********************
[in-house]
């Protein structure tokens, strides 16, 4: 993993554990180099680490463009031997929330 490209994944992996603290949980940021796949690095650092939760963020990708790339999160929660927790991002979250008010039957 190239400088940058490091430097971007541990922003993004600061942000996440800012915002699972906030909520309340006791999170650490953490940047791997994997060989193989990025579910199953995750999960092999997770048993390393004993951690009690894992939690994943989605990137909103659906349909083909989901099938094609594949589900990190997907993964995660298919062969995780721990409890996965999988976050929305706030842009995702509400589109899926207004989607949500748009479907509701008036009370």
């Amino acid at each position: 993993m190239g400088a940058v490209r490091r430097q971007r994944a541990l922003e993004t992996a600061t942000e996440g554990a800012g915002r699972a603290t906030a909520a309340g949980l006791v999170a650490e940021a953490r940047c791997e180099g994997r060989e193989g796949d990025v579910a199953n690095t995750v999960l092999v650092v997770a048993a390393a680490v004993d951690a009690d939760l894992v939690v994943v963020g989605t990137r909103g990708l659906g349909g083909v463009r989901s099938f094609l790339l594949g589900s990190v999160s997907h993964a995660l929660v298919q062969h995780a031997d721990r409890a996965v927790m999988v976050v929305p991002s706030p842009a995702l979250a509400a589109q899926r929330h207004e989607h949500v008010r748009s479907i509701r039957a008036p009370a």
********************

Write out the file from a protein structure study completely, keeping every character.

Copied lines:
[in-house]
């Protein structure tokens, strides 16, 4: 993993554990180099680490463009031997929330 490209994944992996603290949980940021796949690095650092939760963020990708790339999160929660927790991002979250008010039957 190239400088940058490091430097971007541990922003993004600061942000996440800012915002699972906030909520309340006791999170650490953490940047791997994997060989193989990025579910199953995750999960092999997770048993390393004993951690009690894992939690994943989605990137909103659906349909083909989901099938094609594949589900990190997907993964995660298919062969995780721990409890996965999988976050929305706030842009995702509400589109899926207004989607949500748009479907509701008036009370």
């Amino acid at each position: 993993m190239g400088a940058v490209r490091r430097q971007r994944a541990l922003e993004t992996a600061t942000e996440g554990a800012g915002r699972a603290t906030a909520a309340g949980l006791v999170a650490e940021a953490r940047c791997e180099g994997r060989e193989g796949d990025v579910a199953n690095t995750v999960l092999v650092v997770a048993a390393a680490v004993d951690a009690d939760l894992v939690v994943v963020g989605t990137r909103g990708l659906g349909g083909v463009r989901s099938f094609l790339l594949g589900s990190v999160s997907h993964a995660l929660v298919q062969h995780a031997d721990r409890a996965v927790m999988v976050v929305p991002s706030p842009a995702l979250a509400a589109q899926r929330h207004e989607h949500v008010r748009s479907i509701r039957a008036p009370a």